James F. Downes, Mathew Wong and Man Hoo So argue that the European Union-China relationship has evolved considerably over recent years into a growing global rivalry. The EU has become more interventionist towards China, but there exist large divisions in perspective within the core EU institutions and member states
EU-China relations have evolved considerably over the first five months of 2023. The EU sent a high-level delegation to China in April, with French President Emmanuel Macron and EU Commission President Ursula von der Leyen making a visit to President Xi Jinping in Beijing. On China’s side, 2023 has seen a new ambassador to the EU in the form of Fu Cong, head of the Chinese Mission to the EU. He has sought a more pragmatic rapprochement with the EU. More recently, in May, China’s Foreign Minister Qin Gang made a visit to Europe, visiting Germany, France and Norway.
The relationship between the EU and China continues to be complex and multi-dimensional. On one hand, China is the EU's second largest trading partner after the United States. EU-China trade volume reached over $1 trillion in 2021. On the other hand, the EU has continuously criticised China over issues including human rights concerns, EU companies' lack of market access in China, and challenges to the international rules-based system.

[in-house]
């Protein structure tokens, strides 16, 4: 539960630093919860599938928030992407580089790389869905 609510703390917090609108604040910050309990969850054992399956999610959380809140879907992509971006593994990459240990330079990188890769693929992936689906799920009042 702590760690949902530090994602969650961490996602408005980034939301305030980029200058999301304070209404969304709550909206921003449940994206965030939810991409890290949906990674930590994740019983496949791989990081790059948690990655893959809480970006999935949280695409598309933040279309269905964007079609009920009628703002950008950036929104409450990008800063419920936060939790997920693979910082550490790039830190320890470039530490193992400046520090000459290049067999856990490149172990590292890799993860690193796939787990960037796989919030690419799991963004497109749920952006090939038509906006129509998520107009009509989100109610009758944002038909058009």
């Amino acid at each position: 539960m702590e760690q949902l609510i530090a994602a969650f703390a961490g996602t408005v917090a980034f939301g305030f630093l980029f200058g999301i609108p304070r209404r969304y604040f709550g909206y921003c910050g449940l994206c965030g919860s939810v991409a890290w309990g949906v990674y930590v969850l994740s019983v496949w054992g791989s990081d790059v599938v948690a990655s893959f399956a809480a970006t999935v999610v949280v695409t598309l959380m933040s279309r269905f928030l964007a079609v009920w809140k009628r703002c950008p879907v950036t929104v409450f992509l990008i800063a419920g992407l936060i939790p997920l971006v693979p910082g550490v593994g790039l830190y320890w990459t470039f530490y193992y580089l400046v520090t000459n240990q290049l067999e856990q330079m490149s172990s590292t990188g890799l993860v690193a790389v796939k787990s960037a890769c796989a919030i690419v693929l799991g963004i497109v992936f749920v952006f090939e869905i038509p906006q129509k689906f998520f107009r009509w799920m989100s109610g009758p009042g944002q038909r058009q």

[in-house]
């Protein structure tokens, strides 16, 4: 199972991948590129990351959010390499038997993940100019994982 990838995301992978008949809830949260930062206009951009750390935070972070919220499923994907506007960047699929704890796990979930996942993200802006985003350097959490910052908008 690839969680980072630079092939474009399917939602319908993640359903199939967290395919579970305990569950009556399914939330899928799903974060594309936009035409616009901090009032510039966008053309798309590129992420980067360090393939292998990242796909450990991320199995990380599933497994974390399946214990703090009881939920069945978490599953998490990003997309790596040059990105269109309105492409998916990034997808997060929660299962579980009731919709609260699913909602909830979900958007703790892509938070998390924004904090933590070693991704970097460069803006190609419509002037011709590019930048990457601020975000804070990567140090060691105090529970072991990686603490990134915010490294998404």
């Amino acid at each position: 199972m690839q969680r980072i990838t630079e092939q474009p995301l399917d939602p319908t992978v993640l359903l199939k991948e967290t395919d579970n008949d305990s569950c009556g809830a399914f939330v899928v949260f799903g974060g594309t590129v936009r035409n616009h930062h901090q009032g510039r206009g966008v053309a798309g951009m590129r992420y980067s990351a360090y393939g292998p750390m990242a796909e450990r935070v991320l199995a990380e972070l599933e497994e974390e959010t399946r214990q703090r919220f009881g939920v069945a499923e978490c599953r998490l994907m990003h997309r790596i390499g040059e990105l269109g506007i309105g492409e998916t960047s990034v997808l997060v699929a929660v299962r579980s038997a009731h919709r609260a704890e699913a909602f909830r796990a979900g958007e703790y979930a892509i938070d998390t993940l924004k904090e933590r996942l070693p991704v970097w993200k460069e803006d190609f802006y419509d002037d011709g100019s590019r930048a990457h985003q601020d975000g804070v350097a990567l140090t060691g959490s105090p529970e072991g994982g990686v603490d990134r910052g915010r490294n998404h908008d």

In 2023, these diverging economic interests shape the dynamics of EU-China relations. We should expect the economic partnership to remain key this year, though with a more cautious and pragmatic approach from the EU. China's growing global assertiveness and strategic competition with the US is also influencing the EU’s stance towards Beijing.
China is the EU's second largest trading partner, but also the subject of much criticism on human rights concerns and other matters
The EU is also working to diversify supply chains and reduce its dependence on China for certain imports through its ‘strategic autonomy' agenda. The Covid-19 pandemic highlighted the risks of being overly reliant on China for goods such as medical equipment. The EU will likely aim to reduce these vulnerabilities while maintaining economic cooperation with China where interests align.
Politically, the EU appears to be aligning more closely with the US in response to China's growing geopolitical assertiveness. Notably, it has recently adopted a 'de-risking' economic strategy. Furthermore, the EU has expressed concerns over China's aggressive foreign policy in the Indo-Pacific region.
In addition, EU member states remain divided on taking a tougher stance in their relationship with China. Countries including Lithuania, the Czech Republic and Poland have pushed for a more confrontational EU policy. Meanwhile, other countries such as Italy, Hungary, and Greece have sought to maintain economic cooperation with Beijing. Recent signs indicate that Hungary is becoming increasingly important to China. Germany also wants to avoid decoupling from China, given its considerable trade surplus.
Europe must maintain a delicate balance between its own concerns and alignment with the US, and its cooperation with China in areas of mutual benefit